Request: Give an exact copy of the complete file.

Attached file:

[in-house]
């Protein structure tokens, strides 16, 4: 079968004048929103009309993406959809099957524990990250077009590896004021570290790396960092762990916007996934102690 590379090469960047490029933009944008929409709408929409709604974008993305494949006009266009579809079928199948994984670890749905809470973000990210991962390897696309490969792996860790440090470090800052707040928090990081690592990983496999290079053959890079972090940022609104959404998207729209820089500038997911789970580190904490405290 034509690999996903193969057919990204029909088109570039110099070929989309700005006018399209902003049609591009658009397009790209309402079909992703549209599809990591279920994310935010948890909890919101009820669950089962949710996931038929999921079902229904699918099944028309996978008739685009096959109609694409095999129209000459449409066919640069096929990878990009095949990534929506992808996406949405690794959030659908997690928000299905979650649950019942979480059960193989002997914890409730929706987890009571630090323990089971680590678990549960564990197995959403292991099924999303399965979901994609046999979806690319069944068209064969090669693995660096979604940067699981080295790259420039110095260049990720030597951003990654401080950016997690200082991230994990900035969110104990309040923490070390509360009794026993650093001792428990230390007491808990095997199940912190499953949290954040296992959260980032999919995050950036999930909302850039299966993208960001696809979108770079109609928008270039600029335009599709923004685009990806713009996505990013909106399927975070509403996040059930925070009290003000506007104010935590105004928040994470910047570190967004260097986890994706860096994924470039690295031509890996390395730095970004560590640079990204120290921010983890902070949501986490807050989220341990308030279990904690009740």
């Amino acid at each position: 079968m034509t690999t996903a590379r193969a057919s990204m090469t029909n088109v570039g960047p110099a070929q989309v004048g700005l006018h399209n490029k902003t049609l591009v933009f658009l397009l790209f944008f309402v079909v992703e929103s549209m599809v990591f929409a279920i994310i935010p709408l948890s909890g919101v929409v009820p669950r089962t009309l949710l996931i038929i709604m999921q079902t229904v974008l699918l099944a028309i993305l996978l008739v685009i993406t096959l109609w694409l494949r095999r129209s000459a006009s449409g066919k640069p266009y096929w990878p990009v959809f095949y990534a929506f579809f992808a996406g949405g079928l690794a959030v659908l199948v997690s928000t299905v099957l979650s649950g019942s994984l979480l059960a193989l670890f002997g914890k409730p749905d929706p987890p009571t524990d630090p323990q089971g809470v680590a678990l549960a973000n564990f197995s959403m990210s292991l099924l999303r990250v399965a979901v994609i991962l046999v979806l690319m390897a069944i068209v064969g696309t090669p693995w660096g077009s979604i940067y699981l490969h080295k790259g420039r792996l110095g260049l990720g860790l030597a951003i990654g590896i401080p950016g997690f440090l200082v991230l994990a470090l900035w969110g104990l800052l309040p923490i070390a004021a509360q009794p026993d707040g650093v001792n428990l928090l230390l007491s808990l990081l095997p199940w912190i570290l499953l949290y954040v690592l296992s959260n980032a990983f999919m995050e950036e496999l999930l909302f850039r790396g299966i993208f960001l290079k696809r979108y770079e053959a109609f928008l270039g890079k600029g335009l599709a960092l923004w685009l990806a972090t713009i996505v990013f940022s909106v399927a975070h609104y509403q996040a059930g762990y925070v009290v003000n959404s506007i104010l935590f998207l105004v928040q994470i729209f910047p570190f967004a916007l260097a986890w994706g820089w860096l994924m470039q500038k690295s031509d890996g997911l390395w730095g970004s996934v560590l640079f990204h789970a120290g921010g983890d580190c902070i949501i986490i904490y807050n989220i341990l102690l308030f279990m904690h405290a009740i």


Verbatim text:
[in-house]
């Protein structure tokens, strides 16, 4: 079968004048929103009309993406959809099957524990990250077009590896004021570290790396960092762990916007996934102690 590379090469960047490029933009944008929409709408929409709604974008993305494949006009266009579809079928199948994984670890749905809470973000990210991962390897696309490969792996860790440090470090800052707040928090990081690592990983496999290079053959890079972090940022609104959404998207729209820089500038997911789970580190904490405290 034509690999996903193969057919990204029909088109570039110099070929989309700005006018399209902003049609591009658009397009790209309402079909992703549209599809990591279920994310935010948890909890919101009820669950089962949710996931038929999921079902229904699918099944028309996978008739685009096959109609694409095999129209000459449409066919640069096929990878990009095949990534929506992808996406949405690794959030659908997690928000299905979650649950019942979480059960193989002997914890409730929706987890009571630090323990089971680590678990549960564990197995959403292991099924999303399965979901994609046999979806690319069944068209064969090669693995660096979604940067699981080295790259420039110095260049990720030597951003990654401080950016997690200082991230994990900035969110104990309040923490070390509360009794026993650093001792428990230390007491808990095997199940912190499953949290954040296992959260980032999919995050950036999930909302850039299966993208960001696809979108770079109609928008270039600029335009599709923004685009990806713009996505990013909106399927975070509403996040059930925070009290003000506007104010935590105004928040994470910047570190967004260097986890994706860096994924470039690295031509890996390395730095970004560590640079990204120290921010983890902070949501986490807050989220341990308030279990904690009740």
């Amino acid at each position: 079968m034509t690999t996903a590379r193969a057919s990204m090469t029909n088109v570039g960047p110099a070929q989309v004048g700005l006018h399209n490029k902003t049609l591009v933009f658009l397009l790209f944008f309402v079909v992703e929103s549209m599809v990591f929409a279920i994310i935010p709408l948890s909890g919101v929409v009820p669950r089962t009309l949710l996931i038929i709604m999921q079902t229904v974008l699918l099944a028309i993305l996978l008739v685009i993406t096959l109609w694409l494949r095999r129209s000459a006009s449409g066919k640069p266009y096929w990878p990009v959809f095949y990534a929506f579809f992808a996406g949405g079928l690794a959030v659908l199948v997690s928000t299905v099957l979650s649950g019942s994984l979480l059960a193989l670890f002997g914890k409730p749905d929706p987890p009571t524990d630090p323990q089971g809470v680590a678990l549960a973000n564990f197995s959403m990210s292991l099924l999303r990250v399965a979901v994609i991962l046999v979806l690319m390897a069944i068209v064969g696309t090669p693995w660096g077009s979604i940067y699981l490969h080295k790259g420039r792996l110095g260049l990720g860790l030597a951003i990654g590896i401080p950016g997690f440090l200082v991230l994990a470090l900035w969110g104990l800052l309040p923490i070390a004021a509360q009794p026993d707040g650093v001792n428990l928090l230390l007491s808990l990081l095997p199940w912190i570290l499953l949290y954040v690592l296992s959260n980032a990983f999919m995050e950036e496999l999930l909302f850039r790396g299966i993208f960001l290079k696809r979108y770079e053959a109609f928008l270039g890079k600029g335009l599709a960092l923004w685009l990806a972090t713009i996505v990013f940022s909106v399927a975070h609104y509403q996040a059930g762990y925070v009290v003000n959404s506007i104010l935590f998207l105004v928040q994470i729209f910047p570190f967004a916007l260097a986890w994706g820089w860096l994924m470039q500038k690295s031509d890996g997911l390395w730095g970004s996934v560590l640079f990204h789970a120290g921010g983890d580190c902070i949501i986490i904490y807050n989220i341990l102690l308030f279990m904690h405290a009740i």